Unveiling Washington’s Agenda: Federalism Initiatives in Sri Lanka

The Thirteenth Amendment was enacted in the Sri Lanka Constitution as a result of this illegal Indo-Sri Lanka Accord of 1987.

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Newly opened US embassy in Colombo, Sri Lanka [Photo Credit: Special Arrangement]

President Ranil Wickremesinghe is currently endeavouring to implement the 13th Amendment of the Constitution, which could lead to the establishment of a federal structure, much to the delight of Washington policymakers.

US policy towards Sri Lanka’s ethnic conflict has long been guided by the comforting notion that Tamil self-government within a decentralised Sri Lankan state would satisfy the legitimate needs of that minority community and shield it from ‘Sinhalese oppression’.

Washington policymakers projected onto Sri Lanka their panacea for ethnic discord—federalism—without prescribing mechanisms to protect democracy in devolved jurisdictions and prevent them from being used as bases for renewed militancy.

Washington – advocating federalism since the early 1980s – concealed the fact that federalism can perpetuate inequality and inconsistent legal protections across the country. Most notoriously, U.S. federalism sanctioned systems of law and law enforcement that protected slavery, racial segregation, and minority disenfranchisement for nearly two centuries. Federalism also contributed to a separatist civil war that killed 750,000 combatants plus an estimated 50,000 civilians. The U.S. Civil War became inevitable when the federal government insisted that preserving the Union took priority over Southern states’ right to continue practicing slavery and that separatism was not a right under the political contract that created the nation.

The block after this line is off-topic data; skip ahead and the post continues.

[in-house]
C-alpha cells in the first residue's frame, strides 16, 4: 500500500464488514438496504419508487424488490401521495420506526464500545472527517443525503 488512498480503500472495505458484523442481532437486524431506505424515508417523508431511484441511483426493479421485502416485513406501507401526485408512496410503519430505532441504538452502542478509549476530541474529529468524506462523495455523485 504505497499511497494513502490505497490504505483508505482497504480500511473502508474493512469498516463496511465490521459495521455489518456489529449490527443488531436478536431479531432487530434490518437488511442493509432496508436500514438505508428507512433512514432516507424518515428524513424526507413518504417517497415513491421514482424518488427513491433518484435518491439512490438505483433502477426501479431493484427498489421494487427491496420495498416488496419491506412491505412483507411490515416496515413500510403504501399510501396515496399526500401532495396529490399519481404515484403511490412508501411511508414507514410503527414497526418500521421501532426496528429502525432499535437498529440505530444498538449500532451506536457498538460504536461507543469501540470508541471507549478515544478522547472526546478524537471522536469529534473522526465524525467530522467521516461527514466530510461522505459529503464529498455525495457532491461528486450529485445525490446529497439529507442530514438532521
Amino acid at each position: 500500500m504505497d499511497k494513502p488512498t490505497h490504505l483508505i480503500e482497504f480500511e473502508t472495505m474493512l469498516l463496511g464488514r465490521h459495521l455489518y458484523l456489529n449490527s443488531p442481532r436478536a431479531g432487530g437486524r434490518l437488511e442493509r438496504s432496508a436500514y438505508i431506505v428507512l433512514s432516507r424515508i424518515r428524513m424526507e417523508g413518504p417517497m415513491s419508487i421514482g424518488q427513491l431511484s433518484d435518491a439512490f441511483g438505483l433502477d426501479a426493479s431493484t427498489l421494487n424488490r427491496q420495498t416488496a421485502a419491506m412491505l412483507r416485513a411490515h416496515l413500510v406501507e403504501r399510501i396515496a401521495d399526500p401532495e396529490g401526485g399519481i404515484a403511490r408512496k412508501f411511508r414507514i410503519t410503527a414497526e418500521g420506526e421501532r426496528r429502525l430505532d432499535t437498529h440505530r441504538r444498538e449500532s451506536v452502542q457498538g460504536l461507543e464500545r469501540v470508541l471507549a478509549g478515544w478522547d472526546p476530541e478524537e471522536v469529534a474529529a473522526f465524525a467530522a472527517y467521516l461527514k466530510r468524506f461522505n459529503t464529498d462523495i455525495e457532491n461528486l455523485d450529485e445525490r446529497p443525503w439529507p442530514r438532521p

Sri Lanka never engaged in a debate within itself to find out that in the US the sharing of governmental authority between the centre and the states still poses serious problems. In recent years, for example, more than a dozen Republican-led states refused to expand Medicaid under the Affordable Care Act, denying health-care coverage to many low- income families. During the Covid-19 pandemic, the national public health response was hobbled by disjointed and sometimes counterproductive policies followed by state governments, costing tens of thousands of avoidable deaths. Much to the detriment of American democracy, in the wake of the 2020 presidential election, some state governments devised policies to constrain voting and even to override the popular vote. Such abuses have led some scholars to conclude that American federalism is dysfunctional. And, those in Sri Lanka who advocate federal structure need to comprehend these factors.

Activating the 13th Amendment fully and devolution of power seems to have returned to the national agenda with President Wickremesinghe taking a lead role. He undertook a similar endeavour as the prime minister in 2001-2004 during the Bush Administration with its Secretary of State Gen. Colin Powell and his deputy Richard Armitage playing a significant role during the Norwegian-initiated peace talks.